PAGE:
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This was Hiawatha's wooing !
Thus it was he won the daughter
Of the ancient Arrow-maker,
In the land of the Dacotahs !


From the wigwam he departed,
Leading with him Laughing Water;
Hand in hand they went together,
Through the woodland and the meadow,
Left the old man standing lonely
At the doorway of his wigwam,
Heard the Falls of Minnehaha
Calling to them from the distance,
Crying to them from afar off,

“Fare thee well, O Minnehaha !”
25. Pleasant was the journey homeward,

Through interminable forests,
Over meadow, over mountain,
Over river, hill, and hollow.
Short it seemed to Hiawatha,
Though they journeyed very slowly,
Though his


he checked and slackened To the steps of Laughing Water. 26. Over wide and rushing rivers

In his arms he bore the maiden n;
Light he thought her as a feather,
As the plume upon his head-gear;
Cleared the tangled pathway for her,
Bent aside the swaying branches,
Made at night a lodge of branches,
And a bed with boughs of hemlock,
And a fire before the doorway

With the dry cones of the pine-tree. 27. Pleasant was the journey homeward !

All the birds sang loud and sweetly
Songs of happiness and heart's ease;


Sang the blue-bird, the Owaissa,

Happy are you, Hiawatha,
Having such a wife to love you !”
Sang the Opechee, the robin,
“Happy are you, Laughing Water,

Having such a noble husband !"
28. From the sky the sun benignant

Looked upon them through the branches,
Saying to them, “O my children,
Love is sunshine, hate is shadow,
Life is checkered shade and sunshine,
Rule by love, O Hiawatha !"

From the sky the moon looked at them,
Filled the lodge with mystic splendours,
Whispered to them, “O my children,
Day is restless, night is quiet,
Man imperious, woman feeble;
Half is mine, although I follow;

Rule by patience, Laughing Water !"
30. Thus it was they journeyed homeward ;

Thus it was that Hiawatha
To the lodge of old Nokomis
Brought the moonlight, starlight, firelight,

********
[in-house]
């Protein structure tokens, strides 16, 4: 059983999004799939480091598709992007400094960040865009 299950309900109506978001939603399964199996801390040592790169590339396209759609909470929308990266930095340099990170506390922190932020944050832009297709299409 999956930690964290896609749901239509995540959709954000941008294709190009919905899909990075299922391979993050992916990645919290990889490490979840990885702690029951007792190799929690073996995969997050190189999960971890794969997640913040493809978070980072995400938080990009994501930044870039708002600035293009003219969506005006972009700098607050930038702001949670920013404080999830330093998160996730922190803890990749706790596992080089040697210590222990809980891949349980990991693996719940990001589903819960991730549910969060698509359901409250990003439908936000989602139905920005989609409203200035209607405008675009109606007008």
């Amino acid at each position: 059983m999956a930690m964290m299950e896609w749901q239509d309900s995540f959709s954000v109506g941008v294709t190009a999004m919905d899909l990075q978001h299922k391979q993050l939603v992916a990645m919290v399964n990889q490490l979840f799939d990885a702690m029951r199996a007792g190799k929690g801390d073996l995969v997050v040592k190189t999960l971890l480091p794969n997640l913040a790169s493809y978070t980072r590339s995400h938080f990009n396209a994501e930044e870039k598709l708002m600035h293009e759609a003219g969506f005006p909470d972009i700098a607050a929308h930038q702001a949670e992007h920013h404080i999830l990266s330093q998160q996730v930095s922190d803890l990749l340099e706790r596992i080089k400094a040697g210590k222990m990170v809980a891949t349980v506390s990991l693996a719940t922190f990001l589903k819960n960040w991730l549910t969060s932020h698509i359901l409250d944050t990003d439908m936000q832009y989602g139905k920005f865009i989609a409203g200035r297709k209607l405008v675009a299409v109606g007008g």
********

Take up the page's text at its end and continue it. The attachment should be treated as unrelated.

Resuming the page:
Brought the sunshine of his people,
Minnehaha, Laughing Water,
Handsomest of all the women
In the land of the Dacotahs,
In the land of handsome women.

LONGFELLOW. Hiawatha.—The author, in a note, says that the poem from

which this extract is taken is founded on a tradition prevalent among the North American Indians, of a person of miraculous birth, who was sent among them to clear their rivers, forests, and fishing-grounds, and to teach them the arts of peace. He had various names ; among which that of Hiawatha, which literally means the prophet or the teacher, is the most common.

Minnehaha.- Laughing Water—a water-fall on a stream

running into the Mississippi between Fort Snelling and the Falls of St. Anthony: The Arrow-maker's daughter

was named after this fall. Dacotahs.- Better known as the Sioux Indians, inhabiting

Nebraska, Wyoming, &c. Nokomis.-A grandmother. She was mother of Wenorah,

Hiawatha's mother. Muskoday.Meadow. Wawa.- The wild goose. Chibiabos.—The musician—a friend of Hiawatha. Kwasind.The strong man. Ojibways.— A tribe of North American Indians, inhabiting Michigan, Wisconsin, &c. They were bitter enemies of the Sioux or Dacotahs.

WILLIAM TELL. [SHERIDAN KNOWLES, a celebrated Irish Drainatist, was born in

1784. His principal plays are “Caius Gracchus,” “Vir-
ginius," " William Tell,” and “The Hunchback." Relin-
quishing the stage, he became a Baptist Minister. He died
1st December, 1862.]

Sar. [to Tell.] Behold the Governor! Down, slave, upon thy knees, and beg for mercy.

Ges. Does he hear?